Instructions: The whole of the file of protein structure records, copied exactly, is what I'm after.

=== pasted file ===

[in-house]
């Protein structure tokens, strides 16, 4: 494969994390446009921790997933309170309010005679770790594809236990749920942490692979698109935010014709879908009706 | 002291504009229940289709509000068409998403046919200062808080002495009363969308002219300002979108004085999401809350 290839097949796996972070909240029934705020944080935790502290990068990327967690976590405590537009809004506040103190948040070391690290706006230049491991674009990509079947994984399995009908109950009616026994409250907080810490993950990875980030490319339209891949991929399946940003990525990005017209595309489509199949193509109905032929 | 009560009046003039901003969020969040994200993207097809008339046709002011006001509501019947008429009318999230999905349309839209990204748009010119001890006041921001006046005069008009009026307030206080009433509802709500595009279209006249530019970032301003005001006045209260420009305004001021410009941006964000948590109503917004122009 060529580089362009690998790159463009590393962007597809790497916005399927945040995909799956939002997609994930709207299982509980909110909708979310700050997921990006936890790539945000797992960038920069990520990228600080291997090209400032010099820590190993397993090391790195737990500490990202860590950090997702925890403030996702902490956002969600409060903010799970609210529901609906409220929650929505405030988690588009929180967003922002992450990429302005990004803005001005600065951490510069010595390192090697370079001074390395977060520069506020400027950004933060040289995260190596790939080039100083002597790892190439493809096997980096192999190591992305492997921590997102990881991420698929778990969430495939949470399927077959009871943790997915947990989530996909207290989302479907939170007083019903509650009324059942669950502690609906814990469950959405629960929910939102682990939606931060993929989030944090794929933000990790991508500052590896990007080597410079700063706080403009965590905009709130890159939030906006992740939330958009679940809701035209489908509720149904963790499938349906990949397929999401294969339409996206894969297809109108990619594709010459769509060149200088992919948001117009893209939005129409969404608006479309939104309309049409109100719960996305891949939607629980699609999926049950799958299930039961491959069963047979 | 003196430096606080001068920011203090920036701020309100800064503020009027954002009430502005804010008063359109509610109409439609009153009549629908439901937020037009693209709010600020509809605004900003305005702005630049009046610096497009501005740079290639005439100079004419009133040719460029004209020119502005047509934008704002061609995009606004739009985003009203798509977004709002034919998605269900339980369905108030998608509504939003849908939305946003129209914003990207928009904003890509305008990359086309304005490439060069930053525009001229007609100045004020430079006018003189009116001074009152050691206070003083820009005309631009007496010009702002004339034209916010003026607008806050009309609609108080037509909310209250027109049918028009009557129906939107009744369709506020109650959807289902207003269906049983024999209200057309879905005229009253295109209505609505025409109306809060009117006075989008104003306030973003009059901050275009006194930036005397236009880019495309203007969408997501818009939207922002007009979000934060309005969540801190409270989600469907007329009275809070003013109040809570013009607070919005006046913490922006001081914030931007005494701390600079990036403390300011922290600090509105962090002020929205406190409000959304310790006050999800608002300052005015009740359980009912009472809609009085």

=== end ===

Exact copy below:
[in-house]
């Protein structure tokens, strides 16, 4: 494969994390446009921790997933309170309010005679770790594809236990749920942490692979698109935010014709879908009706 | 002291504009229940289709509000068409998403046919200062808080002495009363969308002219300002979108004085999401809350 290839097949796996972070909240029934705020944080935790502290990068990327967690976590405590537009809004506040103190948040070391690290706006230049491991674009990509079947994984399995009908109950009616026994409250907080810490993950990875980030490319339209891949991929399946940003990525990005017209595309489509199949193509109905032929 | 009560009046003039901003969020969040994200993207097809008339046709002011006001509501019947008429009318999230999905349309839209990204748009010119001890006041921001006046005069008009009026307030206080009433509802709500595009279209006249530019970032301003005001006045209260420009305004001021410009941006964000948590109503917004122009 060529580089362009690998790159463009590393962007597809790497916005399927945040995909799956939002997609994930709207299982509980909110909708979310700050997921990006936890790539945000797992960038920069990520990228600080291997090209400032010099820590190993397993090391790195737990500490990202860590950090997702925890403030996702902490956002969600409060903010799970609210529901609906409220929650929505405030988690588009929180967003922002992450990429302005990004803005001005600065951490510069010595390192090697370079001074390395977060520069506020400027950004933060040289995260190596790939080039100083002597790892190439493809096997980096192999190591992305492997921590997102990881991420698929778990969430495939949470399927077959009871943790997915947990989530996909207290989302479907939170007083019903509650009324059942669950502690609906814990469950959405629960929910939102682990939606931060993929989030944090794929933000990790991508500052590896990007080597410079700063706080403009965590905009709130890159939030906006992740939330958009679940809701035209489908509720149904963790499938349906990949397929999401294969339409996206894969297809109108990619594709010459769509060149200088992919948001117009893209939005129409969404608006479309939104309309049409109100719960996305891949939607629980699609999926049950799958299930039961491959069963047979 | 003196430096606080001068920011203090920036701020309100800064503020009027954002009430502005804010008063359109509610109409439609009153009549629908439901937020037009693209709010600020509809605004900003305005702005630049009046610096497009501005740079290639005439100079004419009133040719460029004209020119502005047509934008704002061609995009606004739009985003009203798509977004709002034919998605269900339980369905108030998608509504939003849908939305946003129209914003990207928009904003890509305008990359086309304005490439060069930053525009001229007609100045004020430079006018003189009116001074009152050691206070003083820009005309631009007496010009702002004339034209916010003026607008806050009309609609108080037509909310209250027109049918028009009557129906939107009744369709506020109650959807289902207003269906049983024999209200057309879905005229009253295109209505609505025409109306809060009117006075989008104003306030973003009059901050275009006194930036005397236009880019495309203007969408997501818009939207922002007009979000934060309005969540801190409270989600469907007329009275809070003013109040809570013009607070919005006046913490922006001081914030931007005494701390600079990036403390300011922290600090509105962090002020929205406190409000959304310790006050999800608002300052005015009740359980009912009472809609009085």